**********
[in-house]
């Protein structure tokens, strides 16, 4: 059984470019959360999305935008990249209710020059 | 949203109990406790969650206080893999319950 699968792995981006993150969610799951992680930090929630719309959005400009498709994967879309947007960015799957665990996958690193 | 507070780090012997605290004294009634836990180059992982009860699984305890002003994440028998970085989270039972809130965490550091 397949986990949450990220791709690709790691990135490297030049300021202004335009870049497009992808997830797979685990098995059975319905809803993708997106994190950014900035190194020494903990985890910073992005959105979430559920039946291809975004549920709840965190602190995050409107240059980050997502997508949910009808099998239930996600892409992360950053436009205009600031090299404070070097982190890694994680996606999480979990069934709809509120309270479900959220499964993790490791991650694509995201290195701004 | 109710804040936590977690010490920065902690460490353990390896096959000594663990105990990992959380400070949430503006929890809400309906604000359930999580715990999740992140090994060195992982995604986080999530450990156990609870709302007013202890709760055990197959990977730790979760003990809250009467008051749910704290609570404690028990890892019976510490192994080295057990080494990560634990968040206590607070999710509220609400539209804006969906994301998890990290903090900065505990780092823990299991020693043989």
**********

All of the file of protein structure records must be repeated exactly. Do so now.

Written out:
[in-house]
């Protein structure tokens, strides 16, 4: 059984470019959360999305935008990249209710020059 | 949203109990406790969650206080893999319950 699968792995981006993150969610799951992680930090929630719309959005400009498709994967879309947007960015799957665990996958690193 | 507070780090012997605290004294009634836990180059992982009860699984305890002003994440028998970085989270039972809130965490550091 397949986990949450990220791709690709790691990135490297030049300021202004335009870049497009992808997830797979685990098995059975319905809803993708997106994190950014900035190194020494903990985890910073992005959105979430559920039946291809975004549920709840965190602190995050409107240059980050997502997508949910009808099998239930996600892409992360950053436009205009600031090299404070070097982190890694994680996606999480979990069934709809509120309270479900959220499964993790490791991650694509995201290195701004 | 109710804040936590977690010490920065902690460490353990390896096959000594663990105990990992959380400070949430503006929890809400309906604000359930999580715990999740992140090994060195992982995604986080999530450990156990609870709302007013202890709760055990197959990977730790979760003990809250009467008051749910704290609570404690028990890892019976510490192994080295057990080494990560634990968040206590607070999710509220609400539209804006969906994301998890990290903090900065505990780092823990299991020693043989």